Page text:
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[kuhm-stok-uh-ree, kom-]
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  1. overzealous moral censorship of the fine arts and literature, often mistaking outspokenly honest works for salacious ones.

Origin of Comstockery

1900–05; after A. Comstock; see -ery
Related formsCom·stock·er, nounCom·stock·i·an, adjective
Dictionary.com Unabridged Based on the Random House Unabridged Dictionary, © Random House, Inc. 2018

Examples from the Web for comstockery

Historical Examples

  • There it is in a few words—a complete and perfect treatise on Comstockery!

    Mother Earth, Vol. 1 No. 1, March 1906


  • It is no exaggeration to say that Comstockery is the arch enemy of society.

  • Is Comstockery to be our best expression of the most vital matter of existence?

  • His chapters on the psychology of war hysteria and of comstockery are acute and constructive.


    Andr Tridon

  • Comstockery, as we know it, is apparently an organized effort to regulate the morals of the people.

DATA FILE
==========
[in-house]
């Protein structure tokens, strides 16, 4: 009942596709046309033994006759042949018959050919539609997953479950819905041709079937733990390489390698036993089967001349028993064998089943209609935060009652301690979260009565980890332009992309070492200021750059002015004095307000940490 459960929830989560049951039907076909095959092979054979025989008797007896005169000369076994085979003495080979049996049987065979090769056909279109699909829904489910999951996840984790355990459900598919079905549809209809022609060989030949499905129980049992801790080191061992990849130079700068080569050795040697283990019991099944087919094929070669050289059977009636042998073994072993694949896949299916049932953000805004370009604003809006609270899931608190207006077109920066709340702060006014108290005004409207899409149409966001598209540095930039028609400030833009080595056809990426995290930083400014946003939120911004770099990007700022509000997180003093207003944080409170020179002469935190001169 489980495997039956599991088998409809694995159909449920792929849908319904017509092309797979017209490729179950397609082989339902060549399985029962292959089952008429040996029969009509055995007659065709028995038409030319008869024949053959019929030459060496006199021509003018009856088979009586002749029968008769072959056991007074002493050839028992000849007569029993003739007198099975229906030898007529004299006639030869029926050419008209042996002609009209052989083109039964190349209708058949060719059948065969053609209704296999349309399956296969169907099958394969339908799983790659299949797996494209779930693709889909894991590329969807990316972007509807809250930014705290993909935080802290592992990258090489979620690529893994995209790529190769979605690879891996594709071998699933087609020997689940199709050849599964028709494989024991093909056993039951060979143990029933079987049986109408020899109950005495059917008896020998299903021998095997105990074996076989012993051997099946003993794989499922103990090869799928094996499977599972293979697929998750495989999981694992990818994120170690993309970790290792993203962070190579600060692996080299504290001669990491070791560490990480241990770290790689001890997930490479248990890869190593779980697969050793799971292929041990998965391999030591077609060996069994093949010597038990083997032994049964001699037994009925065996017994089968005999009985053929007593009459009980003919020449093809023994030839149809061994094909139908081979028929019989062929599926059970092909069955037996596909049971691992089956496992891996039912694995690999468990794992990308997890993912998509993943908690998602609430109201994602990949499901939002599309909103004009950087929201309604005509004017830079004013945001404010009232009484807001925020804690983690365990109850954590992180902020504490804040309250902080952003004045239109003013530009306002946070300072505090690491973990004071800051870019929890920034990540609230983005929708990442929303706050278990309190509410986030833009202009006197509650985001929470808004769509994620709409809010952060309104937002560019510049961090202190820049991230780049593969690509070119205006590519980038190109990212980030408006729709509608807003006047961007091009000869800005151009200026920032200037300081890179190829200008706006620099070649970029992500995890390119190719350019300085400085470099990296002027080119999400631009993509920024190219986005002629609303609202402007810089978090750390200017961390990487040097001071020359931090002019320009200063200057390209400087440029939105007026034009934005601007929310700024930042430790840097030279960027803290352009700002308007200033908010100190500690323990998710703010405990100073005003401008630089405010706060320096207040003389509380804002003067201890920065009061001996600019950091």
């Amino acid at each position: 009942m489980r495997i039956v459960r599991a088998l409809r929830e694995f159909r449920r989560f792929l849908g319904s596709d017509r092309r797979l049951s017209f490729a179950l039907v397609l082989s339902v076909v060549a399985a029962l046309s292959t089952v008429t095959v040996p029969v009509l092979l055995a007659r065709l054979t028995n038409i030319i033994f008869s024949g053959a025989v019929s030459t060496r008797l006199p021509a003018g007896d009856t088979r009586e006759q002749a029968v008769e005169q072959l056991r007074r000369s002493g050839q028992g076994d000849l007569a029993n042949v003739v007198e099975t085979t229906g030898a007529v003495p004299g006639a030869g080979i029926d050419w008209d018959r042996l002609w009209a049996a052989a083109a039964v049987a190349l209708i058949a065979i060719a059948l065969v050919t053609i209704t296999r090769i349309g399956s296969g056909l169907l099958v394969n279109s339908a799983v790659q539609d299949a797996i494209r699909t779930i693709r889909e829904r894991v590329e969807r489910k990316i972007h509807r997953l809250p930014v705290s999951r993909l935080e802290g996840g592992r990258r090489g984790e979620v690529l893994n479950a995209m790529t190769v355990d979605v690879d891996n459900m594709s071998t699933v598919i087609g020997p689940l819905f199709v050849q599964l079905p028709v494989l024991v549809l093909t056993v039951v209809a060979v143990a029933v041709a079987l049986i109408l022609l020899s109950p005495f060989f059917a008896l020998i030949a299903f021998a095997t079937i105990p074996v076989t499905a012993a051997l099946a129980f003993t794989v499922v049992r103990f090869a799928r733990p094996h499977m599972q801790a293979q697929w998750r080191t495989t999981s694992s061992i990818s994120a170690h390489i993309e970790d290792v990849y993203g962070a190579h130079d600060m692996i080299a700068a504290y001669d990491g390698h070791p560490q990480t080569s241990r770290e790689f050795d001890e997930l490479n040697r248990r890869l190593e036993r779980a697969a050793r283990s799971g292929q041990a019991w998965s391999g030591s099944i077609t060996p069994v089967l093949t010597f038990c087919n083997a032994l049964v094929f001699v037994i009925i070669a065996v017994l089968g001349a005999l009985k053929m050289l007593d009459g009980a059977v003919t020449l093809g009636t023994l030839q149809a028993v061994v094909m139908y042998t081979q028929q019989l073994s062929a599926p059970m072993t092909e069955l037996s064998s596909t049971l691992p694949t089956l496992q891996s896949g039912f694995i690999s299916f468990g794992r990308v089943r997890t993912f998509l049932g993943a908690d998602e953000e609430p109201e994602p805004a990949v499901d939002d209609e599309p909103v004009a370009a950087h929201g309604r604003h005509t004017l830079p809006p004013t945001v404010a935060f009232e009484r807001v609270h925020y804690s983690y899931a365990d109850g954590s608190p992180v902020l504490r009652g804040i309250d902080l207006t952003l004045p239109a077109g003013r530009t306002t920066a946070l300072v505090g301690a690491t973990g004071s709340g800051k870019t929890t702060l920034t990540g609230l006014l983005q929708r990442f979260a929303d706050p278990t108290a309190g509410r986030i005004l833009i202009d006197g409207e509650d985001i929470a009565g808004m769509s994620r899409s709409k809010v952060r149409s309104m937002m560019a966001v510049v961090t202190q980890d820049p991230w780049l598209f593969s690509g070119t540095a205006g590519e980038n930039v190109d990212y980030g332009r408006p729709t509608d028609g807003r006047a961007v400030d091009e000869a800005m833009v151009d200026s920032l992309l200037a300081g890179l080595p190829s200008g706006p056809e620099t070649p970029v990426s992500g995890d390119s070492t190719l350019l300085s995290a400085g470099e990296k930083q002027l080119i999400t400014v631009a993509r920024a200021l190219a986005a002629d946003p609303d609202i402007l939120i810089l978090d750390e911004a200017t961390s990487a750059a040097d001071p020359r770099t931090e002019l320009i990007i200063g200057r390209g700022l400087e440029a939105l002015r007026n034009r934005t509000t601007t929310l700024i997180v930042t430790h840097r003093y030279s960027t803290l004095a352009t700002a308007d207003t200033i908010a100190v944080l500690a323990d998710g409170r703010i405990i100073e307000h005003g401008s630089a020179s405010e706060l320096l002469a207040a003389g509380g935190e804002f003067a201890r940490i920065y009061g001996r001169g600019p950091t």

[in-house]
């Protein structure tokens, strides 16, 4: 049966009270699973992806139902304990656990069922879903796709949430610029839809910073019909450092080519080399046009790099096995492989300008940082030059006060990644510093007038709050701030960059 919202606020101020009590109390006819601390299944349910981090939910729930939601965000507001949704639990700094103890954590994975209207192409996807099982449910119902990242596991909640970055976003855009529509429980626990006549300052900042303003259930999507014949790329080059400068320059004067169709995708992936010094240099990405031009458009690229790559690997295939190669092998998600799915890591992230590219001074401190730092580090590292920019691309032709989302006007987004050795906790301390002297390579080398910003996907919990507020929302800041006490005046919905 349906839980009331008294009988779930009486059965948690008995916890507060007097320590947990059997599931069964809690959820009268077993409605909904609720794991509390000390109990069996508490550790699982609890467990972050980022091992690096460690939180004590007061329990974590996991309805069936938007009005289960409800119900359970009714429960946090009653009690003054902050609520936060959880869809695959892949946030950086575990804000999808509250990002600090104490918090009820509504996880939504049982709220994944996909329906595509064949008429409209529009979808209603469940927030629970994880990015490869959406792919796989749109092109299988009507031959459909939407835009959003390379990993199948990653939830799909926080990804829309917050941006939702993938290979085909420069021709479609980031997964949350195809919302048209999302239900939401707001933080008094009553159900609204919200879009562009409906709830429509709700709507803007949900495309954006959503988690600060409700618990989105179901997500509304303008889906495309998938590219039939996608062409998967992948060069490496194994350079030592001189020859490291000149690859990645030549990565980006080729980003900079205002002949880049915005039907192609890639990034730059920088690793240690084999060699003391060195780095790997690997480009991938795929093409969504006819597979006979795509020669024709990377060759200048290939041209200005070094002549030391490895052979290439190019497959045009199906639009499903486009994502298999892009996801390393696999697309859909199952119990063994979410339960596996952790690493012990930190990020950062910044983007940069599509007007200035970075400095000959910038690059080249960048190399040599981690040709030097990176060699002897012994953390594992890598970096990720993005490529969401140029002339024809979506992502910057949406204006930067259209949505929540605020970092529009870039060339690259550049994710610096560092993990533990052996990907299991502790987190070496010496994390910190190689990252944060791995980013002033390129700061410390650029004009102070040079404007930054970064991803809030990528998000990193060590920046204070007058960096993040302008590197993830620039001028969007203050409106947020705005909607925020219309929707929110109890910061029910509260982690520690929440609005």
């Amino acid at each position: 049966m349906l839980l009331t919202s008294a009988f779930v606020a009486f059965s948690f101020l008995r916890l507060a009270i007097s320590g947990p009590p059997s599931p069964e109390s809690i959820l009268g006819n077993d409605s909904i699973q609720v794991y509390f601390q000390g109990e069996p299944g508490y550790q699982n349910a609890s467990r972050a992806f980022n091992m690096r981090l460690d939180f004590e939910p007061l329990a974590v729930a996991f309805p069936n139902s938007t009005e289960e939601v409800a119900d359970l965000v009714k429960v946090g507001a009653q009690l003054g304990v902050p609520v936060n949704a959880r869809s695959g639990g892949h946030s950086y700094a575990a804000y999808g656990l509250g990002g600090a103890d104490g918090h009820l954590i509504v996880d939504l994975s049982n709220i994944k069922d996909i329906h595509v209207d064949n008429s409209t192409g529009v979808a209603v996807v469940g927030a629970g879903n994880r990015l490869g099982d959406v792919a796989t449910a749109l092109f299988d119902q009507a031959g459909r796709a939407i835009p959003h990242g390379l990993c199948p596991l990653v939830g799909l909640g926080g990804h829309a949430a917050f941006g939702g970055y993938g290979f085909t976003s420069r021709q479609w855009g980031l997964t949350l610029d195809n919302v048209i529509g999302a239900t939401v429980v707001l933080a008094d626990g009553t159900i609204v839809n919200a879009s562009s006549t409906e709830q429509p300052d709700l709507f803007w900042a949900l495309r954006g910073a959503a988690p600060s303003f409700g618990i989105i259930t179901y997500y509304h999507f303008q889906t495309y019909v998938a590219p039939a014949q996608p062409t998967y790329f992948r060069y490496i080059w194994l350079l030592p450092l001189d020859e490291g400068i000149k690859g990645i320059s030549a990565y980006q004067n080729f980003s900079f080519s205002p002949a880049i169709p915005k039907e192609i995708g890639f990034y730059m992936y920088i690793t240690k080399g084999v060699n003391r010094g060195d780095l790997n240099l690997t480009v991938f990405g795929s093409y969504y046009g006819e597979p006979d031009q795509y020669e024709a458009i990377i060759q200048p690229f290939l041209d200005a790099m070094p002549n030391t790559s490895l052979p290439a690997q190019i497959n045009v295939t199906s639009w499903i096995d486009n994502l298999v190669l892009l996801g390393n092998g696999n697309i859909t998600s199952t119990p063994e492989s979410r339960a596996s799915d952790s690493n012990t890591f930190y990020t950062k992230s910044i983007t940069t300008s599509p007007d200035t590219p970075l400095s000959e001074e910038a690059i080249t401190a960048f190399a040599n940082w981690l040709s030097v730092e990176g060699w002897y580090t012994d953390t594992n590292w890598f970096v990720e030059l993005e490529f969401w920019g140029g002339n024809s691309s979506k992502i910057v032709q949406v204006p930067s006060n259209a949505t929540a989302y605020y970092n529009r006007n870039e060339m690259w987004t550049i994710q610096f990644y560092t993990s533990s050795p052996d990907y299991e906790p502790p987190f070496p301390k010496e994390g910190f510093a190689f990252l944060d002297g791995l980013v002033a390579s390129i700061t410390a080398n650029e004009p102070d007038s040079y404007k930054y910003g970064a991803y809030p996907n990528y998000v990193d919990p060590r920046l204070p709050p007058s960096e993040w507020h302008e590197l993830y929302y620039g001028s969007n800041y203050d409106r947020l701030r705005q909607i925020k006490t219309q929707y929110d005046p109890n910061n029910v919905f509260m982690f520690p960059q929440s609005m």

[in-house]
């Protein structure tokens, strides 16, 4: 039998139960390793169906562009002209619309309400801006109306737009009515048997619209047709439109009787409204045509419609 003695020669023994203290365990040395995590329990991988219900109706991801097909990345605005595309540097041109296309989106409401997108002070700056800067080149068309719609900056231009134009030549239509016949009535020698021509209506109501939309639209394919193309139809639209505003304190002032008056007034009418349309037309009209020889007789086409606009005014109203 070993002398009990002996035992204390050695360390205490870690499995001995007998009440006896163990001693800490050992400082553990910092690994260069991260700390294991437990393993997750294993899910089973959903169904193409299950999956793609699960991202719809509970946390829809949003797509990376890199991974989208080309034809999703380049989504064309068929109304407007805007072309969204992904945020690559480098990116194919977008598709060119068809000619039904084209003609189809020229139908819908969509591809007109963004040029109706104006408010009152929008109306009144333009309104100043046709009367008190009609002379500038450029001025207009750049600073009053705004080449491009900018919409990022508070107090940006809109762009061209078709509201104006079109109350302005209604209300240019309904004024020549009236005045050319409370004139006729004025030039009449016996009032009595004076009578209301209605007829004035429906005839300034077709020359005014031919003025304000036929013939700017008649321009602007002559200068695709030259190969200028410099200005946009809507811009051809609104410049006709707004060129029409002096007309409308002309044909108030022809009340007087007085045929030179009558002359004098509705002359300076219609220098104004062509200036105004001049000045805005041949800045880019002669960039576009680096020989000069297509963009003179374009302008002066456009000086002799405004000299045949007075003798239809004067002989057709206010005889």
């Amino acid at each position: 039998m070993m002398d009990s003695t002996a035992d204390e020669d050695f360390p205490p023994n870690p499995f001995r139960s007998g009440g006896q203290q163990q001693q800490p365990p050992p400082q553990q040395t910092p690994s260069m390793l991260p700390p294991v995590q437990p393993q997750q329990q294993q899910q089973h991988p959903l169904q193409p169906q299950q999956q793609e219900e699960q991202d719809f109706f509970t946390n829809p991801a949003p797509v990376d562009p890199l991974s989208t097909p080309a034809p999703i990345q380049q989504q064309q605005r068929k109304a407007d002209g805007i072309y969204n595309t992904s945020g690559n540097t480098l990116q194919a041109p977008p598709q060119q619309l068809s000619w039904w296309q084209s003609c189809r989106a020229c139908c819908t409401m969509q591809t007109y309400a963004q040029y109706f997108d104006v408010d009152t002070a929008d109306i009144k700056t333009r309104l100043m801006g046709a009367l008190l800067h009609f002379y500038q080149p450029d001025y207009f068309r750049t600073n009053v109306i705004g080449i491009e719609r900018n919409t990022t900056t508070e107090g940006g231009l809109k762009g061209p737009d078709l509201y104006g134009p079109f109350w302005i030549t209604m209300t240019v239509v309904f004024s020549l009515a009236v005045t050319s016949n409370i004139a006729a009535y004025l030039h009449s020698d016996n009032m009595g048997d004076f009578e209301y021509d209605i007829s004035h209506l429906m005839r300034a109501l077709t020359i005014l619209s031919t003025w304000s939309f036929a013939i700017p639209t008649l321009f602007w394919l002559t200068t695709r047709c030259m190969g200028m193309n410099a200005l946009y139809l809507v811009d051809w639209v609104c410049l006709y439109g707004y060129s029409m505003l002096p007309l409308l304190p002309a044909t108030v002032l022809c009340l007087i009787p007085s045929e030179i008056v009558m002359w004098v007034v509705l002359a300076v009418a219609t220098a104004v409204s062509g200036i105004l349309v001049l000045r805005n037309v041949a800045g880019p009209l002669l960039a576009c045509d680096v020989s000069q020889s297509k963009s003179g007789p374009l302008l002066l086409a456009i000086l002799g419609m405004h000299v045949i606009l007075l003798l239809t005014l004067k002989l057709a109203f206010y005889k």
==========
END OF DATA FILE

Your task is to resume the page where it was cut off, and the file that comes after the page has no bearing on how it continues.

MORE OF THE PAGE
British Dictionary definitions for comstockery


  1. US immoderate censorship on grounds of immorality

Word Origin

C20: coined by G. B. Shaw (1905) after Anthony Comstock (1844–1915), US moral crusader, who founded the Society for the Suppression of Vice
Collins English Dictionary - Complete & Unabridged 2012 Digital Edition © William Collins Sons & Co. Ltd. 1979, 1986 © HarperCollins Publishers 1998, 2000, 2003, 2005, 2006, 2007, 2009, 2012

Word Origin and History for comstockery



1905, from Anthony Comstock (1844-1915), founder of New York Society for the Suppression of Vice (1873) and self-appointed crusader against immorality, + -ery. Coined by George Bernard Shaw after Comstock objected to "Mrs. Warren's Profession." "Comstockery is the world's standing joke at the expense of the United States" [Shaw, "New York Times," Sept. 26, 1905]. The Comstock lode, silver vein in Nevada, was discovered 1859 and first worked by U.S. prospector H.T.P. Comstock (1820-1870).

Online Etymology Dictionary, © 2010 Douglas Harper